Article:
Britannia is the sister ship of Princess Cruises' Royal Princess and Regal Princess. However, P&O Cruises did not simply take the Princess design and relabel the public rooms. Instead, it molded the interior to present its own style of cruise experience. For example, on the Princess ships, the atrium is a large open area that is used as both the central area of the ship and as an entertainment venue. On Britannia, the atrium looks like a hotel lobby dominated by a multi-story modern sculpture with seating arranged around the base as in a cocktail lounge. Both concepts work but the point is that they are different.
Along the same lines, Britannia has a much smaller casino than on the Princess ships and a much larger pub style lounge. This reflects the differing tastes of P&O Cruises' British clientele and Princess' mostly North American customer base.
Britannia's specialty restaurants also have a different focus. Whereas the Princess ships have the Crown Grill steakhouse and the upscale Italian cuisine Sabatini's - - both developed in-house, Britannia's specialty restaurants were developed in conjunction with outside celebrity chefs. The Epicurian Restaurant is a fine dining experience and Sindu is an Aisan-inspired restaurant. The Limelight is a dinner caberet that features visiting artists who perform nowhere else on the ship.
The only real problem that we encountered with Royal Princess and Regal Princess was that there was a long wait for elevators, particularly with the midship elevator bank. On Britannia, however, there were no such delays.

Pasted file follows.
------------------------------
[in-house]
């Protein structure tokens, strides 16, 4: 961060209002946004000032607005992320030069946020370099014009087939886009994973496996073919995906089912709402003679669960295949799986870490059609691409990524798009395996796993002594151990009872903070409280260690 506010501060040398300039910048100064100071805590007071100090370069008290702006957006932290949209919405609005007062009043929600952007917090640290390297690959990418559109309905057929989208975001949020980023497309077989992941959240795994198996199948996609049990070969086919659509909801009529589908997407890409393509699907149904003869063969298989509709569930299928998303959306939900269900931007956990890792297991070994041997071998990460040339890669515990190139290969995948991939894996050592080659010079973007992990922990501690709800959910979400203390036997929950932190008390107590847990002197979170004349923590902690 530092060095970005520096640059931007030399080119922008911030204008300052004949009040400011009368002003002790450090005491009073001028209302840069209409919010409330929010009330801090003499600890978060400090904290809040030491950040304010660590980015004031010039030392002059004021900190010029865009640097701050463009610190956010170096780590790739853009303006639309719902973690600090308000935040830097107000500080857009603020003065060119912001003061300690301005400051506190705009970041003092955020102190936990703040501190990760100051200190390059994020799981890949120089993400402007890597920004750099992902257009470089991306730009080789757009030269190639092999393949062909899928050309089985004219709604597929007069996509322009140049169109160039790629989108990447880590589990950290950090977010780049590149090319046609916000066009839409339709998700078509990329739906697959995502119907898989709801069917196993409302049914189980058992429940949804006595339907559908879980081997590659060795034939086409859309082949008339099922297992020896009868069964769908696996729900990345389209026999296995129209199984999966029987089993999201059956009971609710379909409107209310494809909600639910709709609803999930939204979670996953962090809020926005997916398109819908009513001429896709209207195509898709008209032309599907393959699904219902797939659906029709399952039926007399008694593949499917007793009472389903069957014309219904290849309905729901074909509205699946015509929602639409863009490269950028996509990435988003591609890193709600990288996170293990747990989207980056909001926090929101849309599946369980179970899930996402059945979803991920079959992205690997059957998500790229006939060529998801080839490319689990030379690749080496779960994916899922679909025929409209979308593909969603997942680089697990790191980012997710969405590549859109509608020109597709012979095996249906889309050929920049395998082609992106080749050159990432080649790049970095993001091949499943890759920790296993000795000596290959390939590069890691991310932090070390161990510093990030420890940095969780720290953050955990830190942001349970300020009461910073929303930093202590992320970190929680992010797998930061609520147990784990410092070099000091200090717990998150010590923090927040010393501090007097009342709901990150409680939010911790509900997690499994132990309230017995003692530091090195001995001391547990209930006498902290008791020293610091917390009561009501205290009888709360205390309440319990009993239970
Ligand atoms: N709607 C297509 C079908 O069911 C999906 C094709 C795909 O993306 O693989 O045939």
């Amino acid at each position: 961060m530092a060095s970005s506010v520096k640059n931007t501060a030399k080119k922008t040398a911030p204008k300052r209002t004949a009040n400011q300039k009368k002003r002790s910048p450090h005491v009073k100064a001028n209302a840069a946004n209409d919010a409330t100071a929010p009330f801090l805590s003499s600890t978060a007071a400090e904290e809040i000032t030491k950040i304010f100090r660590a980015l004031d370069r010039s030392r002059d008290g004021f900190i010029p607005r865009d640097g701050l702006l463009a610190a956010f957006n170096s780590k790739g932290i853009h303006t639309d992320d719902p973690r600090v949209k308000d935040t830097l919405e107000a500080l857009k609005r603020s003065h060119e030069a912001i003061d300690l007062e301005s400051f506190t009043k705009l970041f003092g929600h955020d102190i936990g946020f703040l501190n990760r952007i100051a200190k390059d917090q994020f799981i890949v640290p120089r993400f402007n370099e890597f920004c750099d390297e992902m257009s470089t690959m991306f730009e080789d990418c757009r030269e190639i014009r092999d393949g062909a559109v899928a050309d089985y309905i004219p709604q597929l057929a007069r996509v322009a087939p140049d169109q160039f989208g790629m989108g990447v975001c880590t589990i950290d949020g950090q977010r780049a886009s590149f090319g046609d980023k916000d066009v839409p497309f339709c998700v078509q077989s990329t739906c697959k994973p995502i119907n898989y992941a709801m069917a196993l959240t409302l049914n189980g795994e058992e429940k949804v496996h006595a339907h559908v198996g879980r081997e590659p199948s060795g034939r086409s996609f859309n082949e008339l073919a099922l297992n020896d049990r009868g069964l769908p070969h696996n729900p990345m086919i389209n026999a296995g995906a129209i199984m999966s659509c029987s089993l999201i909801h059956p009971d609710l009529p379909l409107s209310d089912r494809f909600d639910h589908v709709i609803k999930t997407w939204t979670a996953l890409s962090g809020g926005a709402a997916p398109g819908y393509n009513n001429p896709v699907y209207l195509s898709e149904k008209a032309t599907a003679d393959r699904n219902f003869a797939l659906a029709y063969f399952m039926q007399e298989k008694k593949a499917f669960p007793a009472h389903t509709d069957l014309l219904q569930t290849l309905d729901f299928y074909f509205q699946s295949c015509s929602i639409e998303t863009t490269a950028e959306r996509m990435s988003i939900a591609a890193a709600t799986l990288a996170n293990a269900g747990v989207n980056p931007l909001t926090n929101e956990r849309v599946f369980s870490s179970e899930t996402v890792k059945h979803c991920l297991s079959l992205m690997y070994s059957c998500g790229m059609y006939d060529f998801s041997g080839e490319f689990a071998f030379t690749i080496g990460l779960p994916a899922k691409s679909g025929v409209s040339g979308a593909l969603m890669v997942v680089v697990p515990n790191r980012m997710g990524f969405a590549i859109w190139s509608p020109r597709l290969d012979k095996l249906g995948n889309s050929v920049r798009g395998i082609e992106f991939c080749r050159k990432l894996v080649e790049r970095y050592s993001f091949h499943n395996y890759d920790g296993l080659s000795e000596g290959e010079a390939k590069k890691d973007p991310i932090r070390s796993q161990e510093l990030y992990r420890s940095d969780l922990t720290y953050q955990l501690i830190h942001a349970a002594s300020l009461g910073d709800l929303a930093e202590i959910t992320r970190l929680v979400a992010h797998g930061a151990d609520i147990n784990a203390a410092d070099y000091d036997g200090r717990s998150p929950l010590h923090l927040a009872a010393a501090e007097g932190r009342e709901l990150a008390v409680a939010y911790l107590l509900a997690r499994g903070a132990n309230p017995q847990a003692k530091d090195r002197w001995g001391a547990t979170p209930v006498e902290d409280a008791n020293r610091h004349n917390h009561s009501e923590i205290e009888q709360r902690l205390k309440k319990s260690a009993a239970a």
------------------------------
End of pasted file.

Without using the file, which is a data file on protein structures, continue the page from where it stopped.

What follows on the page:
Unlike her Princess sisters, Britannia has a large number of single occupancy cabins. This rflects the success that P&O Cruises has had with single cabins on Ventura and Azura. The single cabins on Britannia are the best that we have experienced both in terms of décor and layout. Moreover, they are not in out of the way spaces but include a series of balcony cabins located high on Deck 16 with panoramic views usually reserved for suite guests.
Britannia is targeted to the British market and almost all the passengers are British. Unlike Cunard Line, which presents a British experience that is the way foreigners think of Britain, P&O Cruises is contemporary British culture - - Britain at home.